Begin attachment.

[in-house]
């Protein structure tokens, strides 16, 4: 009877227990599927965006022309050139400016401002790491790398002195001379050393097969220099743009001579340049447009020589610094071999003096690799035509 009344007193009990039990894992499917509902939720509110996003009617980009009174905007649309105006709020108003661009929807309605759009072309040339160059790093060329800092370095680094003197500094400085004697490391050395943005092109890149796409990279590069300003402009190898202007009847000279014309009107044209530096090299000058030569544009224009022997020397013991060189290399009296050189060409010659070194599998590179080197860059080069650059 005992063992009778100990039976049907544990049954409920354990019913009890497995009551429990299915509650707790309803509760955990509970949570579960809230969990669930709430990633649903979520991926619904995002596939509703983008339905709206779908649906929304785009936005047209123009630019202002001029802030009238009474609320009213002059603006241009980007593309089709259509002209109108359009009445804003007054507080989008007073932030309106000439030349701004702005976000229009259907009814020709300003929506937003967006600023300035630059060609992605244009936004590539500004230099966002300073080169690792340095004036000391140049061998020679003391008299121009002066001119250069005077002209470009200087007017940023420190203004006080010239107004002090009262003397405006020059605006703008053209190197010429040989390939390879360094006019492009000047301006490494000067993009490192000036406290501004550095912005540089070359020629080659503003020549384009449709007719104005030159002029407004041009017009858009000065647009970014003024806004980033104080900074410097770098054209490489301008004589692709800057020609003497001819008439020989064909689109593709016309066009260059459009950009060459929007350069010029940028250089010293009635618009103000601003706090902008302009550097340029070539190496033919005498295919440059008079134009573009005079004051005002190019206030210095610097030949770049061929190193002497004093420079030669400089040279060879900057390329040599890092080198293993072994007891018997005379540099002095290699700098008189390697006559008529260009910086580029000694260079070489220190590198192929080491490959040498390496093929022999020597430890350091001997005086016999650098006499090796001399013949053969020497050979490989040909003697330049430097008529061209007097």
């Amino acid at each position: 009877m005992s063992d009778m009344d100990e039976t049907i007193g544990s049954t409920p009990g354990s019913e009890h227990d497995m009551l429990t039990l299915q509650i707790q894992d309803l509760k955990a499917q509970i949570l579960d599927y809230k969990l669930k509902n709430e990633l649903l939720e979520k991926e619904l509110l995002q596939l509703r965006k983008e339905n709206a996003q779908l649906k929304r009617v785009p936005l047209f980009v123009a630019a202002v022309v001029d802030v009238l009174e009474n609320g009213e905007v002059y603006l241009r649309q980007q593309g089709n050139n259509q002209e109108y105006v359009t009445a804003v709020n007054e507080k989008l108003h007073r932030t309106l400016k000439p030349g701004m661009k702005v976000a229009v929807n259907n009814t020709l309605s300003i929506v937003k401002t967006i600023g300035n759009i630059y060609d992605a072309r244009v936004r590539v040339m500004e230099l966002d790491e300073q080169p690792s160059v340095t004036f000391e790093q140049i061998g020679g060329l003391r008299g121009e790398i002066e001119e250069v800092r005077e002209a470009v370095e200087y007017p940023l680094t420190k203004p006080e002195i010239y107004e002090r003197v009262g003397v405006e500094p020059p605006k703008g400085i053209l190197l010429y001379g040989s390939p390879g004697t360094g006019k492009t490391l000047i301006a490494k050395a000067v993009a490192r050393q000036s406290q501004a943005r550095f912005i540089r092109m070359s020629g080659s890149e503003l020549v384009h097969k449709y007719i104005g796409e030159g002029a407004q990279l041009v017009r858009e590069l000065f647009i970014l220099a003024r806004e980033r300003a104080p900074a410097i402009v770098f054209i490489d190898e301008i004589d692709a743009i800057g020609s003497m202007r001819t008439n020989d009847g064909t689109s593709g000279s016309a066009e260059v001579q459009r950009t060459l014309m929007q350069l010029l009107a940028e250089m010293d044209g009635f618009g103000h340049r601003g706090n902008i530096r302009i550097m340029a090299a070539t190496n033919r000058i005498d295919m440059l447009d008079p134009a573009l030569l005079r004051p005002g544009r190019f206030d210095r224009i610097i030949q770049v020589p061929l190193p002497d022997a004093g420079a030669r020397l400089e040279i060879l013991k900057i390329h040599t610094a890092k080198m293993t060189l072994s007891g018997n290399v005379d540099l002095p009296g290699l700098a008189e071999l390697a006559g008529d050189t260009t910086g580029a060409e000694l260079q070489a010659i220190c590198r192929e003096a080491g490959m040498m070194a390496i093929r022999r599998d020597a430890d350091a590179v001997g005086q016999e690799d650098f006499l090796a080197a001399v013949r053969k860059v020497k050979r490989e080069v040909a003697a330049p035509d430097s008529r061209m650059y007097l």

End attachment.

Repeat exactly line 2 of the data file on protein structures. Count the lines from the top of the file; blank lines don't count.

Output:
């Protein structure tokens, strides 16, 4: 009877227990599927965006022309050139400016401002790491790398002195001379050393097969220099743009001579340049447009020589610094071999003096690799035509 009344007193009990039990894992499917509902939720509110996003009617980009009174905007649309105006709020108003661009929807309605759009072309040339160059790093060329800092370095680094003197500094400085004697490391050395943005092109890149796409990279590069300003402009190898202007009847000279014309009107044209530096090299000058030569544009224009022997020397013991060189290399009296050189060409010659070194599998590179080197860059080069650059 005992063992009778100990039976049907544990049954409920354990019913009890497995009551429990299915509650707790309803509760955990509970949570579960809230969990669930709430990633649903979520991926619904995002596939509703983008339905709206779908649906929304785009936005047209123009630019202002001029802030009238009474609320009213002059603006241009980007593309089709259509002209109108359009009445804003007054507080989008007073932030309106000439030349701004702005976000229009259907009814020709300003929506937003967006600023300035630059060609992605244009936004590539500004230099966002300073080169690792340095004036000391140049061998020679003391008299121009002066001119250069005077002209470009200087007017940023420190203004006080010239107004002090009262003397405006020059605006703008053209190197010429040989390939390879360094006019492009000047301006490494000067993009490192000036406290501004550095912005540089070359020629080659503003020549384009449709007719104005030159002029407004041009017009858009000065647009970014003024806004980033104080900074410097770098054209490489301008004589692709800057020609003497001819008439020989064909689109593709016309066009260059459009950009060459929007350069010029940028250089010293009635618009103000601003706090902008302009550097340029070539190496033919005498295919440059008079134009573009005079004051005002190019206030210095610097030949770049061929190193002497004093420079030669400089040279060879900057390329040599890092080198293993072994007891018997005379540099002095290699700098008189390697006559008529260009910086580029000694260079070489220190590198192929080491490959040498390496093929022999020597430890350091001997005086016999650098006499090796001399013949053969020497050979490989040909003697330049430097008529061209007097």